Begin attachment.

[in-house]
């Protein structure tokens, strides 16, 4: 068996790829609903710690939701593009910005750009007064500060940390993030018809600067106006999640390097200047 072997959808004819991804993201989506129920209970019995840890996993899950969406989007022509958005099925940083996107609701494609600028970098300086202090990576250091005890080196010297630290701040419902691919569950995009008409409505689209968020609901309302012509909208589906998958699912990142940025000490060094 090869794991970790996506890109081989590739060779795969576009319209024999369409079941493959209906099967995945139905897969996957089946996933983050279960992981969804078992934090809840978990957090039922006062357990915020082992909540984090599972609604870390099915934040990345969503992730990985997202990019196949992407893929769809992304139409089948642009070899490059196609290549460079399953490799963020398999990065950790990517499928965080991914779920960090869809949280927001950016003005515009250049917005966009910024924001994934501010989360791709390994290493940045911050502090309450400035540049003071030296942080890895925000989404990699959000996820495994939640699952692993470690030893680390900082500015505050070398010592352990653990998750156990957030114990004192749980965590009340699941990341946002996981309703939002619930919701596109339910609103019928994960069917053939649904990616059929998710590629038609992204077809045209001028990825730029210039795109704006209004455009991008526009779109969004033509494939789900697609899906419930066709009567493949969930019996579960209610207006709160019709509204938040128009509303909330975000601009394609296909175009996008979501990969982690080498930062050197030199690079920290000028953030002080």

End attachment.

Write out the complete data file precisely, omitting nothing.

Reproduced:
[in-house]
């Protein structure tokens, strides 16, 4: 068996790829609903710690939701593009910005750009007064500060940390993030018809600067106006999640390097200047 072997959808004819991804993201989506129920209970019995840890996993899950969406989007022509958005099925940083996107609701494609600028970098300086202090990576250091005890080196010297630290701040419902691919569950995009008409409505689209968020609901309302012509909208589906998958699912990142940025000490060094 090869794991970790996506890109081989590739060779795969576009319209024999369409079941493959209906099967995945139905897969996957089946996933983050279960992981969804078992934090809840978990957090039922006062357990915020082992909540984090599972609604870390099915934040990345969503992730990985997202990019196949992407893929769809992304139409089948642009070899490059196609290549460079399953490799963020398999990065950790990517499928965080991914779920960090869809949280927001950016003005515009250049917005966009910024924001994934501010989360791709390994290493940045911050502090309450400035540049003071030296942080890895925000989404990699959000996820495994939640699952692993470690030893680390900082500015505050070398010592352990653990998750156990957030114990004192749980965590009340699941990341946002996981309703939002619930919701596109339910609103019928994960069917053939649904990616059929998710590629038609992204077809045209001028990825730029210039795109704006209004455009991008526009779109969004033509494939789900697609899906419930066709009567493949969930019996579960209610207006709160019709509204938040128009509303909330975000601009394609296909175009996008979501990969982690080498930062050197030199690079920290000028953030002080």